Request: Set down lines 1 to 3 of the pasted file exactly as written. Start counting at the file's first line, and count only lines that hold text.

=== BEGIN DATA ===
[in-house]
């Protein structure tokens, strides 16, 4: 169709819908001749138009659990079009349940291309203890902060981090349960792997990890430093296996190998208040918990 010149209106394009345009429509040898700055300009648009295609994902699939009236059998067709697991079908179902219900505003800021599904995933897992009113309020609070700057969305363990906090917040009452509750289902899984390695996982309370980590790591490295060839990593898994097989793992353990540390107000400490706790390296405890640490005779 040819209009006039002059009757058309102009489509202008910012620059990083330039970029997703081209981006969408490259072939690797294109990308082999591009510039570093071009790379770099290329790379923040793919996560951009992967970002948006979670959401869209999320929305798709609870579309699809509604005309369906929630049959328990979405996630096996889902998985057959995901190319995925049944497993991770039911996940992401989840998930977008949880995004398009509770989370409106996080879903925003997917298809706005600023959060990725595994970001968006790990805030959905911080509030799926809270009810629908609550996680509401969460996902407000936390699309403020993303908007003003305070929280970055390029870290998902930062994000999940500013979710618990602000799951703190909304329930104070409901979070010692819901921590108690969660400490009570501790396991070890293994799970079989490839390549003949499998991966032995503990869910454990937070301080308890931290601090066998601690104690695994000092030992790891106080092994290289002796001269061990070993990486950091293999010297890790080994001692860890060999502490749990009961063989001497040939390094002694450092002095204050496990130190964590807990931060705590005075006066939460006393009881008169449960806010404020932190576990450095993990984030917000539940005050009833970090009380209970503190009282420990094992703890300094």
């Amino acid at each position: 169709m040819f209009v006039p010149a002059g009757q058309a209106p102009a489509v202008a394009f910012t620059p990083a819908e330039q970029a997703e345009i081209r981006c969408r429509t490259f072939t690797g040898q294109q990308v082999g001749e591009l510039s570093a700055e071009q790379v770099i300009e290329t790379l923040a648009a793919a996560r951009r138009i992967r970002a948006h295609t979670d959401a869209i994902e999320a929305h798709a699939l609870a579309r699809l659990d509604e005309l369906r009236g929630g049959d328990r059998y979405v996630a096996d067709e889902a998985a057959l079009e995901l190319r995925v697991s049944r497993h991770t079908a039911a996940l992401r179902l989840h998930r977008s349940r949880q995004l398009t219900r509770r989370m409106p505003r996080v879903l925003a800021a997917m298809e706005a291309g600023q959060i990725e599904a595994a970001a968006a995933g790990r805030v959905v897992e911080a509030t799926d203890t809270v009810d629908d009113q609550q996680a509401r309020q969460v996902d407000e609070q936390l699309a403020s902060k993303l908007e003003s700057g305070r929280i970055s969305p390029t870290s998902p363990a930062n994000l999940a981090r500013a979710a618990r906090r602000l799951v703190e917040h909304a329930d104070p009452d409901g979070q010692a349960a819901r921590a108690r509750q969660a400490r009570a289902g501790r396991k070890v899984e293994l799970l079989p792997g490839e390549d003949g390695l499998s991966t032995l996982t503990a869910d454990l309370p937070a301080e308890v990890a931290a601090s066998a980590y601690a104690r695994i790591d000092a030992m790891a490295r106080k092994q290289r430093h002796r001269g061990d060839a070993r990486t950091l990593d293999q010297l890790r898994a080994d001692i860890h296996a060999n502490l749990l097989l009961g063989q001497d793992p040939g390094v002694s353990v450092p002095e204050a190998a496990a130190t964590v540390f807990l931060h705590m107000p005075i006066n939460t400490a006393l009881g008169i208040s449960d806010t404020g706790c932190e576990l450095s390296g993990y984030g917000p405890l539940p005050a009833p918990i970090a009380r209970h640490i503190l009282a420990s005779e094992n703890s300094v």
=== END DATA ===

[in-house]
């Protein structure tokens, strides 16, 4: 169709819908001749138009659990079009349940291309203890902060981090349960792997990890430093296996190998208040918990 010149209106394009345009429509040898700055300009648009295609994902699939009236059998067709697991079908179902219900505003800021599904995933897992009113309020609070700057969305363990906090917040009452509750289902899984390695996982309370980590790591490295060839990593898994097989793992353990540390107000400490706790390296405890640490005779 040819209009006039002059009757058309102009489509202008910012620059990083330039970029997703081209981006969408490259072939690797294109990308082999591009510039570093071009790379770099290329790379923040793919996560951009992967970002948006979670959401869209999320929305798709609870579309699809509604005309369906929630049959328990979405996630096996889902998985057959995901190319995925049944497993991770039911996940992401989840998930977008949880995004398009509770989370409106996080879903925003997917298809706005600023959060990725595994970001968006790990805030959905911080509030799926809270009810629908609550996680509401969460996902407000936390699309403020993303908007003003305070929280970055390029870290998902930062994000999940500013979710618990602000799951703190909304329930104070409901979070010692819901921590108690969660400490009570501790396991070890293994799970079989490839390549003949499998991966032995503990869910454990937070301080308890931290601090066998601690104690695994000092030992790891106080092994290289002796001269061990070993990486950091293999010297890790080994001692860890060999502490749990009961063989001497040939390094002694450092002095204050496990130190964590807990931060705590005075006066939460006393009881008169449960806010404020932190576990450095993990984030917000539940005050009833970090009380209970503190009282420990094992703890300094």
């Amino acid at each position: 169709m040819f209009v006039p010149a002059g009757q058309a209106p102009a489509v202008a394009f910012t620059p990083a819908e330039q970029a997703e345009i081209r981006c969408r429509t490259f072939t690797g040898q294109q990308v082999g001749e591009l510039s570093a700055e071009q790379v770099i300009e290329t790379l923040a648009a793919a996560r951009r138009i992967r970002a948006h295609t979670d959401a869209i994902e999320a929305h798709a699939l609870a579309r699809l659990d509604e005309l369906r009236g929630g049959d328990r059998y979405v996630a096996d067709e889902a998985a057959l079009e995901l190319r995925v697991s049944r497993h991770t079908a039911a996940l992401r179902l989840h998930r977008s349940r949880q995004l398009t219900r509770r989370m409106p505003r996080v879903l925003a800021a997917m298809e706005a291309g600023q959060i990725e599904a595994a970001a968006a995933g790990r805030v959905v897992e911080a509030t799926d203890t809270v009810d629908d009113q609550q996680a509401r309020q969460v996902d407000e609070q936390l699309a403020s902060k993303l908007e003003s700057g305070r929280i970055s969305p390029t870290s998902p363990a930062n994000l999940a981090r500013a979710a618990r906090r602000l799951v703190e917040h909304a329930d104070p009452d409901g979070q010692a349960a819901r921590a108690r509750q969660a400490r009570a289902g501790r396991k070890v899984e293994l799970l079989p792997g490839e390549d003949g390695l499998s991966t032995l996982t503990a869910d454990l309370p937070a301080e308890v990890a931290a601090s066998a980590y601690a104690r695994i790591d000092a030992m790891a490295r106080k092994q290289r430093h002796r001269g061990d060839a070993r990486t950091l990593d293999q010297l890790r898994a080994d001692i860890h296996a060999n502490l749990l097989l009961g063989q001497d793992p040939g390094v002694s353990v450092p002095e204050a190998a496990a130190t964590v540390f807990l931060h705590m107000p005075i006066n939460t400490a006393l009881g008169i208040s449960d806010t404020g706790c932190e576990l450095s390296g993990y984030g917000p405890l539940p005050a009833p918990i970090a009380r209970h640490i503190l009282a420990s005779e094992n703890s300094v």